Entire country sinking, may need to be relocated

As hinted at by the crescent on their flag, the Maldives is a predominantly Muslim nation

As hinted at by the crescent on their flag, the Maldives is a predominantly Muslim nation

CNN reports that the nation of the Maldives, located entirely on a series of coral islands in the Indian Ocean, is in danger of being swamped by rising sea levels.  The highest point in the whole country is just two meters above sea level and doesn’t even have a name; recent storms have flooded the entire nation.

They just held their first competitive elections in 30 years and their new president,  Mohamed Nasheed, is serious about addressing his nation’s big problem.  He has suggested they acquire land in another country and move their entire nation there, saying “We do not want to end up in refugee tents if the worst happens.”  Nearby India and Sri Lanka are possibilities, as is Australia, which has plenty of room to spare.  Nasheed reports that after initial inquiries, several other countries have been “receptive” to the idea of the Maldives, a country of about 270,000 people, moving there.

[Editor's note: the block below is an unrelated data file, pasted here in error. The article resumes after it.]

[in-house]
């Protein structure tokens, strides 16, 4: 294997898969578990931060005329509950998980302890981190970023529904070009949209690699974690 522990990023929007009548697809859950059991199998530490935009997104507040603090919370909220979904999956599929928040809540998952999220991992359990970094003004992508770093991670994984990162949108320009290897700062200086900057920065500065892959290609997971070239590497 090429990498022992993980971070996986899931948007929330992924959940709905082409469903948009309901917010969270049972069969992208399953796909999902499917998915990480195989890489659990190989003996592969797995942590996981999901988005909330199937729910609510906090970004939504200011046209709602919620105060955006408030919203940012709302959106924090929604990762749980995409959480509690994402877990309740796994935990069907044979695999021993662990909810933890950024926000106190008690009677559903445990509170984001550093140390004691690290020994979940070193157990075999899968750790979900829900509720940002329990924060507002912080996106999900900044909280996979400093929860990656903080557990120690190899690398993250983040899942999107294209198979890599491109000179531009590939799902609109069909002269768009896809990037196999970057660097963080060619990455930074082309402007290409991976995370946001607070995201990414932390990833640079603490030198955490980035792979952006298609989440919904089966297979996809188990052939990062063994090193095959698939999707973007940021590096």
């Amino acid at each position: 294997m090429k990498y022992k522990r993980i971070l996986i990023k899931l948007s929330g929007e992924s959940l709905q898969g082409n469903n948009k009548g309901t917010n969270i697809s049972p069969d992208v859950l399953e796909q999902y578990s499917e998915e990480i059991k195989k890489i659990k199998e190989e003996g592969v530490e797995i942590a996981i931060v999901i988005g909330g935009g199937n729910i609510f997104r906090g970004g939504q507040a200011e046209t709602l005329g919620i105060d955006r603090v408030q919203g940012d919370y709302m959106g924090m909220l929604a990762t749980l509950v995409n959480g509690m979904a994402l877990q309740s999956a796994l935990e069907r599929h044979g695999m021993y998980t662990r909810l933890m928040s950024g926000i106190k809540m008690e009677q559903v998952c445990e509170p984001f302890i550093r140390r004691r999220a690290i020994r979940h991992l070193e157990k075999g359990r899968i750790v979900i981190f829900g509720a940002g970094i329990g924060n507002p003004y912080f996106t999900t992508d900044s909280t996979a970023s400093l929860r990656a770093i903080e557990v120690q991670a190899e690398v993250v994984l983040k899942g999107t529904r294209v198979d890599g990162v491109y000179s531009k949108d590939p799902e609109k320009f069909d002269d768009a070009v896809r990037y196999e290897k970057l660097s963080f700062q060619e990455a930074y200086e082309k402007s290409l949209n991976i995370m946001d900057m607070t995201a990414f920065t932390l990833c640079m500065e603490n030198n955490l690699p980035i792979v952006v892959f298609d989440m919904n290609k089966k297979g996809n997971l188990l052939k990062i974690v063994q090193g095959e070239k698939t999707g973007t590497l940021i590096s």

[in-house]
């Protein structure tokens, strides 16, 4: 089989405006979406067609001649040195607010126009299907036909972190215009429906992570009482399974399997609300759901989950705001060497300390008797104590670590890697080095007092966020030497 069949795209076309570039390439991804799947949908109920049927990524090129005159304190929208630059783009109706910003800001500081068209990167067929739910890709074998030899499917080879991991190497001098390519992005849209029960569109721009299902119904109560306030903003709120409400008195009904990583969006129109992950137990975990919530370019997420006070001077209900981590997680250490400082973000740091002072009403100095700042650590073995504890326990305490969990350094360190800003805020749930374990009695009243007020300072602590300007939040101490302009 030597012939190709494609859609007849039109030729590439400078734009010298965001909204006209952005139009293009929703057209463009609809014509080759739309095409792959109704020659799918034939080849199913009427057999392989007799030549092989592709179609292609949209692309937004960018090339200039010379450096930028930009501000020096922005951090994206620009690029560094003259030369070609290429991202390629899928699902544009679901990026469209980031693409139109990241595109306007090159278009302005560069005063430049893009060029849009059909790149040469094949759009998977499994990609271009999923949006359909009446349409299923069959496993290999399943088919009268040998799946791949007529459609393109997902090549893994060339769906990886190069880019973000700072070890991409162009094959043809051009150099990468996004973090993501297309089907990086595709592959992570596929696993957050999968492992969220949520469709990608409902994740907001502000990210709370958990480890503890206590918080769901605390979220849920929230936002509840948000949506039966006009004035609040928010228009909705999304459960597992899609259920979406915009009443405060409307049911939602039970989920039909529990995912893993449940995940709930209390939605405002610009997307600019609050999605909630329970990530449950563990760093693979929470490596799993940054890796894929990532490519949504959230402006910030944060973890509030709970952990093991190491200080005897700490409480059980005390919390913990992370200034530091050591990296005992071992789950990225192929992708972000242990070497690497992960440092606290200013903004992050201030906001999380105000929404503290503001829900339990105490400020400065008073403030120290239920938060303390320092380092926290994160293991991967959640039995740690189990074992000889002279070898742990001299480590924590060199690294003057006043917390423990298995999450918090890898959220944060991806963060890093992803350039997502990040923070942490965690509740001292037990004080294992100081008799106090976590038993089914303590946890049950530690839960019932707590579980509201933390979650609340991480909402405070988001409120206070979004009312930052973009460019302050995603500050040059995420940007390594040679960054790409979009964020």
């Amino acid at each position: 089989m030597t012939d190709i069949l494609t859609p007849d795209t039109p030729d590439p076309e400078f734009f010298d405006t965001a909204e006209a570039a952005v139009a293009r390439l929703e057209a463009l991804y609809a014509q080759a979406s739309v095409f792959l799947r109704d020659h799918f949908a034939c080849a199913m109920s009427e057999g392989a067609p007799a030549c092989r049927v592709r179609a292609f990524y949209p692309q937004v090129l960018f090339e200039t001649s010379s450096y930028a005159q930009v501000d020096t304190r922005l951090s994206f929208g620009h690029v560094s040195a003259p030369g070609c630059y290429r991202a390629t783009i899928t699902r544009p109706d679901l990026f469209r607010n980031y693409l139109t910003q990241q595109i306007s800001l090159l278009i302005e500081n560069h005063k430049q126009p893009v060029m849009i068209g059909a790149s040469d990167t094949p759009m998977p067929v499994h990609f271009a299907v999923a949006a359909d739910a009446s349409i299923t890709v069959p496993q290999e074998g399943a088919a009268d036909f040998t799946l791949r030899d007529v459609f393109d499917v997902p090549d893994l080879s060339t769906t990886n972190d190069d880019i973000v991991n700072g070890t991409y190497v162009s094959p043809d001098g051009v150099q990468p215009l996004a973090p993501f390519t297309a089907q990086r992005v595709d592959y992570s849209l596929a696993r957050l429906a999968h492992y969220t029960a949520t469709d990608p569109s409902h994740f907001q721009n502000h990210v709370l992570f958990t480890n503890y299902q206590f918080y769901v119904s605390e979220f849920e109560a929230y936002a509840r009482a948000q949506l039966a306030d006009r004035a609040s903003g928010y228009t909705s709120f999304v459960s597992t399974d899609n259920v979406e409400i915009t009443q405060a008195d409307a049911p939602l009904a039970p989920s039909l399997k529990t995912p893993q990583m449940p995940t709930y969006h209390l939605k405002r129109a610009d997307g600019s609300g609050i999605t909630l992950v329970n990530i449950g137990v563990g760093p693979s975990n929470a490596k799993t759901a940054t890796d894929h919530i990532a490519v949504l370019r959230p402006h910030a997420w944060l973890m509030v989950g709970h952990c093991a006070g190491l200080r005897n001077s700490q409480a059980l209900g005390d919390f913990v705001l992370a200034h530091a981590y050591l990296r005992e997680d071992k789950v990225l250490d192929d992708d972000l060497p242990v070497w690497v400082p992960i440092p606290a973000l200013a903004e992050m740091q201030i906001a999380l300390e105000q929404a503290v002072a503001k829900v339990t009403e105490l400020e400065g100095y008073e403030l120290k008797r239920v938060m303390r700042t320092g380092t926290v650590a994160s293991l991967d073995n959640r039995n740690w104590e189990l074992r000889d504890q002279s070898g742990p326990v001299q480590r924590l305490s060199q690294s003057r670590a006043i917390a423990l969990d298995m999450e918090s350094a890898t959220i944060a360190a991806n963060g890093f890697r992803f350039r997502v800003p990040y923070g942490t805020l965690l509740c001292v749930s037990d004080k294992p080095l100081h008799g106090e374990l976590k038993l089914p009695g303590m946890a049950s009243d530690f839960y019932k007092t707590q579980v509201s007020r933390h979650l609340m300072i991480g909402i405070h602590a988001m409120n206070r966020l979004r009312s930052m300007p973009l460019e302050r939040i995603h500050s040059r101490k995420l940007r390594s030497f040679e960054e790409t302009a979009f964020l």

Malé, the capital of the Maldives,  is less than one square mile but has about 105,000 people, all less than two meters above sea level. (click to enlarge)

Malé, the capital of the Maldives, is less than one square mile but has about 105,000 people, all less than two meters above sea level. (click to enlarge)

The nation is made up of 1,192 islands, about 250 of which are inhabited.  Tourism is a chief industry there, bringing in over $1 billion U.S. dollars per anum.  The new administration is talking about setting aside part of this revenue for use in the event that the population does need to be relocated somewhere.

The Astralian reports that global warming has been overstated as a cause of concern for Maldivians.  A much bigger problem, they say, is increased mining for coral, about the only indiginous building material available in the country.  This removes barrier reefs that protect the islands of the country from erosion from waves and storm surges.  The incoming government indicates that they will seek international help to strengthen and preserve the nation’s natural reef barriers.

Some climate models predict that sea level could rise by as much as 59 centimeters (about two feet) in the next century; this would put most of the Maldives under water.

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